AMCS ACTIVITIES NEWSLETTER NUMBER 27 Gruta Ojo de Agua de Pinal de Amoles. 21 59 N 99 34 W, length 50 meters, depth 5 meters. In the south side of the town of Pinal de Amoles, the entrance is 50 meters southeast of the spring and 5 meters above the valley. The cave is 250 meters southwest of the main church in the middle of town. The spring is the source of water for the town. The entrance is 0.7 by 0.7 meters. A downward-sloping crawl goes 2 meters to a junction. To the right is a narrow crawl. At the bottom of the slope is a room 1.8 meters high, where a low crawlway continues. Not explored, but locals say the cave goes 50 meters as crawlways with small rooms. Cueva de las Trancas. 21 18 N 99 23 W, length 40 meters, depth 8 meters. One kilometer southwest of Potrerillos on the southwest side of Arroyo El Pltano. The entrance is 150 meters west of a bridge in an orange-colored bluff 40 vertical meters higher than the bridge. The entrance is Ashaped, 8 meters high and wide, with four large columns. A large walking passage goes 30 meters and ends at a crawl to the left. The crawl starts as a belly crawl that leads to 10 meters of hands and knees crawl.Cuevas del Cuadrngulo de Jalpan, QuertaroUbicaciones y descripciones de trece pequeas cuevas en el cuadrngulo topogrfico de Jalpan, Quertaro. 53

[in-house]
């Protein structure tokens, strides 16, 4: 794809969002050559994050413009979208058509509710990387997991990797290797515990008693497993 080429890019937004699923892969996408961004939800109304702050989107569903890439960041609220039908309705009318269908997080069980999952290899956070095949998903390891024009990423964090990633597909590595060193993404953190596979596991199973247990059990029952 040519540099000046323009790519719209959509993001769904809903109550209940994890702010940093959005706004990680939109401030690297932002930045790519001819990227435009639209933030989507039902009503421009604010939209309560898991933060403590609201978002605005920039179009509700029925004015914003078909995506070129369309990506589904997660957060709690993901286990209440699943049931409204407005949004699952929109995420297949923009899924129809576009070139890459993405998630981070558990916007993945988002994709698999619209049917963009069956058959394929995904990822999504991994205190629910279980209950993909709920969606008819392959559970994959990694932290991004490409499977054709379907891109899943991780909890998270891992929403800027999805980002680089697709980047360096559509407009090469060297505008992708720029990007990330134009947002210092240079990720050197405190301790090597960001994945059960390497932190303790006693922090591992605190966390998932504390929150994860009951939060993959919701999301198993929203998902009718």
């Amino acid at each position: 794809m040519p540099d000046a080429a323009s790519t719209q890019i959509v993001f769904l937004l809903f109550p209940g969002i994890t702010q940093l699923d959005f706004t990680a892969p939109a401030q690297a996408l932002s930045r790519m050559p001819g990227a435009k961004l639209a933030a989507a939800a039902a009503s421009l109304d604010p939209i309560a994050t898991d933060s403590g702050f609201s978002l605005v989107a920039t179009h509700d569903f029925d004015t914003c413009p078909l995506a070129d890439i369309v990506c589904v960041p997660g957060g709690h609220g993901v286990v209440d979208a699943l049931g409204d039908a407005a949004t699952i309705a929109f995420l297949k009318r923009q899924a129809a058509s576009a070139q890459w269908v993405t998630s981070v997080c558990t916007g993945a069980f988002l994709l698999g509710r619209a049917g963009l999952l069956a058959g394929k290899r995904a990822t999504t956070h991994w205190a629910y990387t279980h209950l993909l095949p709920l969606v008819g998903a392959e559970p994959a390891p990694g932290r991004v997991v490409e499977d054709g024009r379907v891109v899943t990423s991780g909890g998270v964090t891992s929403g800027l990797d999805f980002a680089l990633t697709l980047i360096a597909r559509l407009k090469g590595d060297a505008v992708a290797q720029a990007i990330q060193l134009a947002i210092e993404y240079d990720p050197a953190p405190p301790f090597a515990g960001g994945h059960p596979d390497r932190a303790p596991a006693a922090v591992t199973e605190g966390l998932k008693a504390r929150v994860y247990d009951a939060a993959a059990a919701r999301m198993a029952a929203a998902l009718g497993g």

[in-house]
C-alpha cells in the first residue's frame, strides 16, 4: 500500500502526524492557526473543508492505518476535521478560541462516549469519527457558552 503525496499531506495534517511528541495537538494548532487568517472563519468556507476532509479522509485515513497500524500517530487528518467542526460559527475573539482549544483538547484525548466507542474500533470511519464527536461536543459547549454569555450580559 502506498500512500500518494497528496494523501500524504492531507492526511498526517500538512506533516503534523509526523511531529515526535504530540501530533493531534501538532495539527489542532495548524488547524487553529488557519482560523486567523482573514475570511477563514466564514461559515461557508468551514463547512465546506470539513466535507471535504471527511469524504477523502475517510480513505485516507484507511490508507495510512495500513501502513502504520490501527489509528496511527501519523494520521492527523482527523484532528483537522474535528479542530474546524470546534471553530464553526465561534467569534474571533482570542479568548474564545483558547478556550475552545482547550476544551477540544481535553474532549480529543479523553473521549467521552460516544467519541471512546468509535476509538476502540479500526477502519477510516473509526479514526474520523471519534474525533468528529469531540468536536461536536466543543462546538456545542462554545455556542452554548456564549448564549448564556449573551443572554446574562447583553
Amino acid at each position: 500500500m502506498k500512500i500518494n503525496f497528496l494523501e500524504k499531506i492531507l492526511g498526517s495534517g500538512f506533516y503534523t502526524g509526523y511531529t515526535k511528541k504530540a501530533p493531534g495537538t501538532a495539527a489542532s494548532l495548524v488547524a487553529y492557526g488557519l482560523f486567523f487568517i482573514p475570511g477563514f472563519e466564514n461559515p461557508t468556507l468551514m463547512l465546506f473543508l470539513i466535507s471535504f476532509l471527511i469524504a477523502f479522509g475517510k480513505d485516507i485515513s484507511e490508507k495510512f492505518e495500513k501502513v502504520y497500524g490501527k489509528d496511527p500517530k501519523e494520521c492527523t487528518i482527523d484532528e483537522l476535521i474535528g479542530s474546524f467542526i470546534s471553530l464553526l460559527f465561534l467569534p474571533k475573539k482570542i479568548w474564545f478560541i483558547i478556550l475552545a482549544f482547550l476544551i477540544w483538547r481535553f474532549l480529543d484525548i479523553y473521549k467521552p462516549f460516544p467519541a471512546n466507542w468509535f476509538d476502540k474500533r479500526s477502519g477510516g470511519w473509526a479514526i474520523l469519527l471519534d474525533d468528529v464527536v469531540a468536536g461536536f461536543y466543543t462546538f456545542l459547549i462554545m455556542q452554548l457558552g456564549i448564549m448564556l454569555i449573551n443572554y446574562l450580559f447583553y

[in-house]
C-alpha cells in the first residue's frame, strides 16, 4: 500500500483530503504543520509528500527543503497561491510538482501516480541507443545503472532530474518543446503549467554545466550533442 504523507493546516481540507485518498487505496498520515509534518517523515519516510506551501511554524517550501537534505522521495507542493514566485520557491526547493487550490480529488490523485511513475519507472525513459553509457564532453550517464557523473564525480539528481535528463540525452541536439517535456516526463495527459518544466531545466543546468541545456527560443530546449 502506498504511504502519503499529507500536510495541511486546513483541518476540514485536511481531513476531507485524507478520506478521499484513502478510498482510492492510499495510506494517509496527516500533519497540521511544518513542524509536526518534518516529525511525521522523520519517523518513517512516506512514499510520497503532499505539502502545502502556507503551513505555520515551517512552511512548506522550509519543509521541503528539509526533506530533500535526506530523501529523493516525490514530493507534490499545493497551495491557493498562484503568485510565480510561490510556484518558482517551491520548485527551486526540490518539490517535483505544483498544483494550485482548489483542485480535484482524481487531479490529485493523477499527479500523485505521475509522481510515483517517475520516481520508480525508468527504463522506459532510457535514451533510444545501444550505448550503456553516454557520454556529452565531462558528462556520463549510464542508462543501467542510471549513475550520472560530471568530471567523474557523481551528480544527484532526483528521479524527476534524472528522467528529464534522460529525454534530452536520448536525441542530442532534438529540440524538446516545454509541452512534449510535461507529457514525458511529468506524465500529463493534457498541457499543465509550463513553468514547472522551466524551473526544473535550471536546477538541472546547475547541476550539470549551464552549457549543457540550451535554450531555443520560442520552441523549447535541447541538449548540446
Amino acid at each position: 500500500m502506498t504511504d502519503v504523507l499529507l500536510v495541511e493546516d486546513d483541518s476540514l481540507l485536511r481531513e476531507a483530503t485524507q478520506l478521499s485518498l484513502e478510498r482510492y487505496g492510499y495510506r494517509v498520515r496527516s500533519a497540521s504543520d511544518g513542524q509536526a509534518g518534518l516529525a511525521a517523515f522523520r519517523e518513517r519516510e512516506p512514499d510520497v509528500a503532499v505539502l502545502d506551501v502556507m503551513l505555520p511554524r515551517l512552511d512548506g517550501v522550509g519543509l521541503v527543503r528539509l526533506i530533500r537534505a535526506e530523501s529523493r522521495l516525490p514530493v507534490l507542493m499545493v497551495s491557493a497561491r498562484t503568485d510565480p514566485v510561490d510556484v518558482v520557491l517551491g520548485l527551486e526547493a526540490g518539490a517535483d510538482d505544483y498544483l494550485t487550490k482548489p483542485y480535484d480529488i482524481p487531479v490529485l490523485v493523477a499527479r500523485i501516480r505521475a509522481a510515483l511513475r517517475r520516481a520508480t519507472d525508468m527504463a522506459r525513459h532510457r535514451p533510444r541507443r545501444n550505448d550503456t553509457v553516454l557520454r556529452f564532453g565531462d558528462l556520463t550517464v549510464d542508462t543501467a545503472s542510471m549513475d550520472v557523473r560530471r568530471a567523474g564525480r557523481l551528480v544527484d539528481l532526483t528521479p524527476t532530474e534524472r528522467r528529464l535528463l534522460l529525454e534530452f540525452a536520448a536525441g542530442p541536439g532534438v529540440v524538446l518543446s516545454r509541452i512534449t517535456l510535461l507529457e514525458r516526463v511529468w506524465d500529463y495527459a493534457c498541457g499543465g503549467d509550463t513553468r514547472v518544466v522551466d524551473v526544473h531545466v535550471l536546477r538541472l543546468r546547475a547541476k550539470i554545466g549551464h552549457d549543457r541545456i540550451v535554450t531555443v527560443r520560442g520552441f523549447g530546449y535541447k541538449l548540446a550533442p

AMCS ACTIVITIES NEWSLETTER NUMBER 27OX BEL HA, SPRING 2003Bil PhillipsThe Steven Douglas Corey Memorial Expedition 2003 to Sistema Ox Bel Ha, Quintana Roo, took place in February. It was an Explorers Club Flag Expedition. The first phase was conducted from Cenote Ak Al Ch (Mayan for Swamp Water). This unattractive entrance was the closest one to a possible underground route into the Sian Kaan Biosphere Reserve from Ox Bel Ha. This part of the Yucatan jungle is virgin territory both above and below ground. Using closed-circuit rebreathers and diver propulsion vehicles, explorers Steve Bogaerts and Bil Phillips pushed beyond known passages in search of a new cenote that would aid in future explorations. The ends of the existing lines lay about 2200 meters from the entrance. The first dive resulted in the discovery of 899 meters of new cave passage beyond the end of the old line. The cave ran south, heading directly toward the reserve, but no new cenote entrance could be found. With a new penetration distance of 3 kilometers from the nearest entrance and dive times of six hours, the challenge of further investigation was great. Nevertheless, a second attempt was made. This time additional open-circuit bailout tanks were staged along the route in the cave for more safety in case of a catastrophic CCR failure. Each diver also used two DPVs, towing one while riding the other. The use of the DPVs allowed more time to push on beyond known cave, while minimizing bottom time. This effort was a success. Beyond 473 meters of new passage, an opening to the surface was discovered and named Cenote Sosook, Mayan for tangled because of the vegetation in the collapse zone and surrounding jungle. A GPS reading was taken to pin down the position of the new entrance. Steve and Bils three-hour return journey through the cave was long but satisfying, because they had found a new entrance from which future pushes could be conducted. The following day Bogaerts conducted a last dive from Ak Al Ch to recover stage tanks and make a final check for leads. Less than a mile in, he noticed an opening that had been previously overlooked. Steve ran a line to the southeast in it, and soon a large tunnel opened up before him. I have never seen cave so big, he exclaimed upon surfacing. This section was named Middle Earth and will be the object of future investigations.The second phase of the expedition was conducted from a cenote discovered in April 2002. Cenote Ix Tikia Kax Tik (Difficult Find) lies between Ox Bel Ha and Sistema Naranjal, which was at one time the longest underwater cave in the world and has about 21 kilometers of passage. Previous attempts to connect the caves had been made from both ends, but from either end penetrations had reached over 2 kilometers, mostly in passages where DPVs could not be used and where divers must pass through small, sidemount restrictions. No attempts to connect had been made for several years, but the discovery of Ix Tikia Kax Tik and reconnaissance dives there that verified its potential led to new hopes. The first day, Sam Meacham entered the water for a single-stage, side-mount, open-circuit dive to attempt to connect the new cenote with Ox Bel Ha, an estimated 300 meters away. This goal was realized after he unwound 485 meters of line through low bedding planes and passage with deep brown silt. Simultaneously, Bogaerts and Phillips, using CCRs and carrying double 80-cubic-foot open-circuit bailout tanks, headed southeast toward the distant Orion line in another part of Ox Bel Ha, some 1200 meters away as the crow flies. They were soon discouraged when a huge breakdown section confronted them. A steep, muddy embankment led up through a hydrogen sulfide layer to a small surface opening. This opening was seen to be unsuitable as a practical entrance, but did offer an emergency bailout point should the need arise, so Cenote Spidge was recorded and a surfacing line installed. Continued attempts to get around the breakdown led the divers through small, unstable passages, where the bulky CCRs and the extra tanks were a hindrance. Backtracking through zero visibility from stirredup silt suggested that it was time to abort the dive, but another lead, below the halocline, was also pushed; it ended after a hundred meters or so. The line was being surveyed on the way out when a54